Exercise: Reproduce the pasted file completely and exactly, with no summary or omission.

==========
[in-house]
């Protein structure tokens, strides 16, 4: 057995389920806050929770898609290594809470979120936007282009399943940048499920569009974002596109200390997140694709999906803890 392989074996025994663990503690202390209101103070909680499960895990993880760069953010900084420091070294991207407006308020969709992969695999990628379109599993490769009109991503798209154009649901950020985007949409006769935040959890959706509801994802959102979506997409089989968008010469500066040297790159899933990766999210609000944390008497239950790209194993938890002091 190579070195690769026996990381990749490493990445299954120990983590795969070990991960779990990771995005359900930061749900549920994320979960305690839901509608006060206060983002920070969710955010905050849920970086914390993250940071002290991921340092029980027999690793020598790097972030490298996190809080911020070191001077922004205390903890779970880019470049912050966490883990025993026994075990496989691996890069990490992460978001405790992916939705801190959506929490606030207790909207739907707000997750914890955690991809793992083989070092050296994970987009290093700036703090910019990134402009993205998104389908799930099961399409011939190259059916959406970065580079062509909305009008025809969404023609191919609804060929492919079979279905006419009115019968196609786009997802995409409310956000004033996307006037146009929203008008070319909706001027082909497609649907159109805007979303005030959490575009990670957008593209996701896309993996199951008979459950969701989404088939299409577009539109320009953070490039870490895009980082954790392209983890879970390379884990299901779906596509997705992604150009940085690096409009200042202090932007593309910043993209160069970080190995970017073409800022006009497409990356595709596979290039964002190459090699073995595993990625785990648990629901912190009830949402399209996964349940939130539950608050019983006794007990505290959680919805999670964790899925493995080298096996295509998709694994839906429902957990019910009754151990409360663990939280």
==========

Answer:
[in-house]
């Protein structure tokens, strides 16, 4: 057995389920806050929770898609290594809470979120936007282009399943940048499920569009974002596109200390997140694709999906803890 392989074996025994663990503690202390209101103070909680499960895990993880760069953010900084420091070294991207407006308020969709992969695999990628379109599993490769009109991503798209154009649901950020985007949409006769935040959890959706509801994802959102979506997409089989968008010469500066040297790159899933990766999210609000944390008497239950790209194993938890002091 190579070195690769026996990381990749490493990445299954120990983590795969070990991960779990990771995005359900930061749900549920994320979960305690839901509608006060206060983002920070969710955010905050849920970086914390993250940071002290991921340092029980027999690793020598790097972030490298996190809080911020070191001077922004205390903890779970880019470049912050966490883990025993026994075990496989691996890069990490992460978001405790992916939705801190959506929490606030207790909207739907707000997750914890955690991809793992083989070092050296994970987009290093700036703090910019990134402009993205998104389908799930099961399409011939190259059916959406970065580079062509909305009008025809969404023609191919609804060929492919079979279905006419009115019968196609786009997802995409409310956000004033996307006037146009929203008008070319909706001027082909497609649907159109805007979303005030959490575009990670957008593209996701896309993996199951008979459950969701989404088939299409577009539109320009953070490039870490895009980082954790392209983890879970390379884990299901779906596509997705992604150009940085690096409009200042202090932007593309910043993209160069970080190995970017073409800022006009497409990356595709596979290039964002190459090699073995595993990625785990648990629901912190009830949402399209996964349940939130539950608050019983006794007990505290959680919805999670964790899925493995080298096996295509998709694994839906429902957990019910009754151990409360663990939280």